Ever watch Survivor or Bear Grylls and wonder whether you’d survive the wilds? Here’s your opportunity to try, from a high-level management point of view. We review the Robinson Crusoe: Adventure On The Cursed Island board game.
The main feature of the board is the large map area in the center, though at the beginning of the game there’s only one tile, the beach on which the players have stranded. To the right is a collection of Inventions, depicted by cards. More on this later. An overarching objective is chosen, defining what the players need to accomplish to win and how many turns they have to do so.
The adventure begins
As Robinson Crusoe: Adventure On The Cursed Island is a completely cooperative game, players have a combined turn. Each turn denotes a day on the island. This begins by drawing a card from the Event deck. All event cards have an immediate effect, followed by something that may go wrong if it’s not dealt with. The variety here is impressive, from animals attacking the camp to storms raging. Some good, most bad. This card is placed at the bottom of the board. If the card from the previous turn is still there, the follow-up triggers and the card is put aside. If 4 cards collect in this side pile, the players lose.
Now we come to the main part of the turn. Each player has two tokens, one denoting the job they perform in the morning, the other in the afternoon. Players can play them in the same action or split them between two. Players can combine their efforts by each placing one token on the same job, then using their other tokens for independent work. The possible actions range from exploring the island to add tiles to the board, scavenging for resources according to what’s printed on the tiles, going hunting to provide food, building structures to protect against attackers and the elements, creating one of the Inventions to provide bonuses later in the game, or dealing with whatever tragedy is about to befall the camp.
Once everyone has placed their markers, often with lengthy discussions on the best way to spend the available resources, the actions execute. If there are two tokens on an action it will succeed. If there’s only one token, the player must roll the dice associated with that action. These have different odds of succeeding, but will most likely trigger an Adventure. An explorer can get lost, a scavenger can be attacked or get caught in a storm. These are big decks of cards with lots of variabilities. The cards expand on the narrative of the game and are often shuffled into the event deck, so the Adventure on this turn will most likely have an effect on a future turn.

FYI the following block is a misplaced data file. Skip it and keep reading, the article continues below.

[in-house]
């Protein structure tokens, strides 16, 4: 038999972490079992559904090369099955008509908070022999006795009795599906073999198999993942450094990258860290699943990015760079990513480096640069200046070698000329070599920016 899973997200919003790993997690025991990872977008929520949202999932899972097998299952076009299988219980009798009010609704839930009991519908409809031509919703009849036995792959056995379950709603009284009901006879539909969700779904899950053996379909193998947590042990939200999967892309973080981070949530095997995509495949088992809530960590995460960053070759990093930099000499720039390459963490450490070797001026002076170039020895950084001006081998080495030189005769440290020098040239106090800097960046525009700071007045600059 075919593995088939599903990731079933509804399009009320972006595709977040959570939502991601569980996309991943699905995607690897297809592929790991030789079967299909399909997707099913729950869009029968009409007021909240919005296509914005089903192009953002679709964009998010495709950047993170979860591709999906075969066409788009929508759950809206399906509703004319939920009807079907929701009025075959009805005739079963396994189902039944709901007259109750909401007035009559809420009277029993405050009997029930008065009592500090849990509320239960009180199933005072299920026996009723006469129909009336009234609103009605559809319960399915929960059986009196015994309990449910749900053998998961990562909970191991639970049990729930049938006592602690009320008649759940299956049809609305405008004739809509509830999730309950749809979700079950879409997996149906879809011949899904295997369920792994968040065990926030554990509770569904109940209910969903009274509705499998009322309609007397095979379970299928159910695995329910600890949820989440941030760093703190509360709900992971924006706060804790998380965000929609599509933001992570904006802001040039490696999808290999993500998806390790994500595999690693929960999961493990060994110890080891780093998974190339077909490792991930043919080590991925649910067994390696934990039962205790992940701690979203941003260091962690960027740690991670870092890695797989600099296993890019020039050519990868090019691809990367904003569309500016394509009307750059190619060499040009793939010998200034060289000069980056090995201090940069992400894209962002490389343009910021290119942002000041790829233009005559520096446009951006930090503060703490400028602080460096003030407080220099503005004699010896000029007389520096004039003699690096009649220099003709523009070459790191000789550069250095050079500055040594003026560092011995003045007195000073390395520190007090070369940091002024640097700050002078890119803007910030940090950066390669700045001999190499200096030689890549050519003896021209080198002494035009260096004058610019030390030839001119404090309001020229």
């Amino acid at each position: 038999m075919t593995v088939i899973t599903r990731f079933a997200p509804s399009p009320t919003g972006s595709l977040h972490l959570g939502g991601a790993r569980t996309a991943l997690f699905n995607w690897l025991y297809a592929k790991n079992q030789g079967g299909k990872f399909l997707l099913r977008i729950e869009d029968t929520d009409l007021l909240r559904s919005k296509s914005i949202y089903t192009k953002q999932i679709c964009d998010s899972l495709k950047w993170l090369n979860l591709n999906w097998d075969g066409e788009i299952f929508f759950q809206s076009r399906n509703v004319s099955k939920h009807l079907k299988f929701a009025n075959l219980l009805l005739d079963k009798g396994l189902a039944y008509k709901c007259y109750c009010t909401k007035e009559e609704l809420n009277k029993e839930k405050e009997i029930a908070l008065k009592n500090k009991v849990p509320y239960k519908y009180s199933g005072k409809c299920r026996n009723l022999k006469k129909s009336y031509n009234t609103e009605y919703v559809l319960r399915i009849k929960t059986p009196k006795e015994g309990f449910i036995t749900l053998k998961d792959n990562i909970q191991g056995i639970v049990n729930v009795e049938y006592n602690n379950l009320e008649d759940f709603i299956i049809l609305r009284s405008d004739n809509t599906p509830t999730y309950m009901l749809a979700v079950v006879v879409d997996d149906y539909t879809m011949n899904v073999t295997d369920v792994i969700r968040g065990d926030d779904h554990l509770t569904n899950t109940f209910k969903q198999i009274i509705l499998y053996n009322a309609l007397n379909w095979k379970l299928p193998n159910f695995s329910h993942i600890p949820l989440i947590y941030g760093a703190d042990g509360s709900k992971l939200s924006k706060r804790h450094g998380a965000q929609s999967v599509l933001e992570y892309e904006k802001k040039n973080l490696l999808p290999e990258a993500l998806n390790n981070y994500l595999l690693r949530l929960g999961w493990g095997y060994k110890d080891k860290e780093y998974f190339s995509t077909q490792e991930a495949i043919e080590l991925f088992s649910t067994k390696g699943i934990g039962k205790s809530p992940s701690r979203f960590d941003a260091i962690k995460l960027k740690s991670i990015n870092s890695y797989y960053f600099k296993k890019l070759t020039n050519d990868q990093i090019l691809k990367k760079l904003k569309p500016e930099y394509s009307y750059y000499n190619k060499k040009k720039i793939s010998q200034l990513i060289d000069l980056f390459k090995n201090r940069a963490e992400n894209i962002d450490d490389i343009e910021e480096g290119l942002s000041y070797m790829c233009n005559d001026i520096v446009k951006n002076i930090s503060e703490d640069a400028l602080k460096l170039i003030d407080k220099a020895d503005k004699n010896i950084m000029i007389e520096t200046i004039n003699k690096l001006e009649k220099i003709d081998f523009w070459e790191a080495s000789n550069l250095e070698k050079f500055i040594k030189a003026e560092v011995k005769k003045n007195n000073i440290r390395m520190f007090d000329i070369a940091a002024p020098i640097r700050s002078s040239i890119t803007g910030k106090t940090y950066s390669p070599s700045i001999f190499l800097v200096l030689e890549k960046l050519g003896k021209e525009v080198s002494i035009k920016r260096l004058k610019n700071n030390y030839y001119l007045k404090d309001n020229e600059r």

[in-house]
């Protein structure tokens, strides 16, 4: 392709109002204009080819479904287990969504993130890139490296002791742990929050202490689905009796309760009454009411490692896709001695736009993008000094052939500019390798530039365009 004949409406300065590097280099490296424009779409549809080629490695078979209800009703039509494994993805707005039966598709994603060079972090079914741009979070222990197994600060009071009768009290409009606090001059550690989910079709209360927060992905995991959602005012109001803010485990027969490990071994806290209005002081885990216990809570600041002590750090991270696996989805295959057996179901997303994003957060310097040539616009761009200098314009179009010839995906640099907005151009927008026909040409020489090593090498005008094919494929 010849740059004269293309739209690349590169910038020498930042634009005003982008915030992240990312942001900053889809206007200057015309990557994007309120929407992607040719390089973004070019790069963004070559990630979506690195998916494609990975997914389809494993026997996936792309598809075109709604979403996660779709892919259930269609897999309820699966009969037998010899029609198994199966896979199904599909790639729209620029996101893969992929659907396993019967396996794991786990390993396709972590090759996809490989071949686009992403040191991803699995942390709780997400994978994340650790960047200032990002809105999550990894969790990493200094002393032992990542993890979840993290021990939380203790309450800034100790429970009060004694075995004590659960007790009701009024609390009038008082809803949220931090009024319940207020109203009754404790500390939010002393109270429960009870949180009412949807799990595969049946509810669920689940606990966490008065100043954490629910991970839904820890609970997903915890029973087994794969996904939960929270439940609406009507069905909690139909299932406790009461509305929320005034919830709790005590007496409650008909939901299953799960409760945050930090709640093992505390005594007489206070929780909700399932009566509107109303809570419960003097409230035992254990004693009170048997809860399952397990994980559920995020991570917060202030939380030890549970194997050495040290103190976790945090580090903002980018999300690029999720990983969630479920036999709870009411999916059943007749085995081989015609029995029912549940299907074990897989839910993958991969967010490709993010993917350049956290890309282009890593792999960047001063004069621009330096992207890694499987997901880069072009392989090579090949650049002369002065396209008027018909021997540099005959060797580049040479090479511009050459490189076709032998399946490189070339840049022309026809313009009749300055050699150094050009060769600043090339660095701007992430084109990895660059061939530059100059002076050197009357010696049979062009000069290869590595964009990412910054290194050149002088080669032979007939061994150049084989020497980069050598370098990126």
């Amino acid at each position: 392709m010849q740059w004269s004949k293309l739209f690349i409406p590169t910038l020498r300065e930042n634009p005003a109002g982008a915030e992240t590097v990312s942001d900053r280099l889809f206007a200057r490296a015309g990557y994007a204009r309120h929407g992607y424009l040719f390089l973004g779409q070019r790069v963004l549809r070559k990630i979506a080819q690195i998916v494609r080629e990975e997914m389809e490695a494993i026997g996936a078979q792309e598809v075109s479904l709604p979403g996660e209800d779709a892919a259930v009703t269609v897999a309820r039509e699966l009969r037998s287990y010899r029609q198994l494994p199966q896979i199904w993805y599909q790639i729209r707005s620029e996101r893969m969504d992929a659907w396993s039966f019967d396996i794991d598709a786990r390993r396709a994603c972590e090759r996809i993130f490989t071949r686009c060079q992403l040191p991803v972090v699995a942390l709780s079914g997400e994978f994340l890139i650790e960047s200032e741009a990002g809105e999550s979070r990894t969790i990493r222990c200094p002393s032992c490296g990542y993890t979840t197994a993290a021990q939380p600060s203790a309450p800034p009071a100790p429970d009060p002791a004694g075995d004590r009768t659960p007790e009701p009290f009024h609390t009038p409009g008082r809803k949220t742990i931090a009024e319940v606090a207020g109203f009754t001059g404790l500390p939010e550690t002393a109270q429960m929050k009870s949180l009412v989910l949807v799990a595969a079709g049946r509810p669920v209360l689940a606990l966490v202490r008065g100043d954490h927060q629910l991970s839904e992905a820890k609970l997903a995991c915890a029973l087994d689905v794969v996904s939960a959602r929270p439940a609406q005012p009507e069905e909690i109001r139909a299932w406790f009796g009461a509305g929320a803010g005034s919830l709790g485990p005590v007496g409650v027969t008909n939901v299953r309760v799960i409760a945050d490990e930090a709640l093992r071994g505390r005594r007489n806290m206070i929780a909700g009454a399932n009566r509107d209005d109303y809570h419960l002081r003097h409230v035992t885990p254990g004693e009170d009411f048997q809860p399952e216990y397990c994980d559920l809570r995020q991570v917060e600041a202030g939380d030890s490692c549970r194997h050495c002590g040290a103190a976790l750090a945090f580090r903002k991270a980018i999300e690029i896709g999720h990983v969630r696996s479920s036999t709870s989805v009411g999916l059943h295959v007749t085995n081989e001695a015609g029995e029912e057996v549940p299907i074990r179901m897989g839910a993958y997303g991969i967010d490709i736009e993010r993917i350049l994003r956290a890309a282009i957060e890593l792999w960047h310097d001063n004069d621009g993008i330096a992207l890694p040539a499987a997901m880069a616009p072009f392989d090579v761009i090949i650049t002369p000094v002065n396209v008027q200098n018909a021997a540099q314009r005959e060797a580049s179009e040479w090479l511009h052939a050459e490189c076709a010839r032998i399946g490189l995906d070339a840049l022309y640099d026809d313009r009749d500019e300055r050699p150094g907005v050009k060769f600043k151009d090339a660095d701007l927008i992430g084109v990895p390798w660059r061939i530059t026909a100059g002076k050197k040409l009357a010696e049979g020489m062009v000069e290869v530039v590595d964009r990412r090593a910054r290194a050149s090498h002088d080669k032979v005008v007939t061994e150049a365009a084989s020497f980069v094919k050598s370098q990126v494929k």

At the end of the day, players roll a set of dice deciding the weather for that night. This may have an effect on the current standing of the camp, and as the game progresses the weather goes from sunny to a little unpleasant to full winter storms. If players are not adequately prepared they won’t make it out alive.
There is a small saving grace. When players achieve something, when the cards are being particularly harsh, or sometimes through blind luck, the game pays out Determination tokens. These tokens can be used to activate the unique abilities of each character. These abilities aren’t used very often, but when they are used it can make the difference between surviving or packing up.
Components: 3/5: The art style of the board is very impressive and draws you in, though we often found that the plastic and wood pieces were bland or even confusing. A little modification and personalizing can go a long way here and the internet is full of resources regarding the “modding” of this game.
Gameplay: 4/5: Group decision-making is the name of the game here. Players spend most of their time discussing the best course of action and it creates a feeling of camaraderie.
Complexity vs Depth: 3/5: The game can be a little tricky to explain. There’s quite a few system in place and players can’t really begin playing until they understand most of it. After a turn or two, it all solidifies into a great engine.
Theme: 4/5: The feeling of isolation and the need to fend for yourself is portrayed well. The systems within the game do a good job of abstracting the actions and events they represent.
Overall: 3/5: Robinson Crusoe: Adventure On The Cursed Island is not for everyone. It’s a bit of a beast to set up and there’s a good half hour of explaining, but once it’s running players become invested quickly. As cards are added to the event deck and begin surfacing again, it creates a deep and unique narrative. Actions have consequences, events from earlier in the game pay off to spectacular effect. Recommended for players that enjoy a good cooperative experience.
All board games reviewed are available through Fanaticus.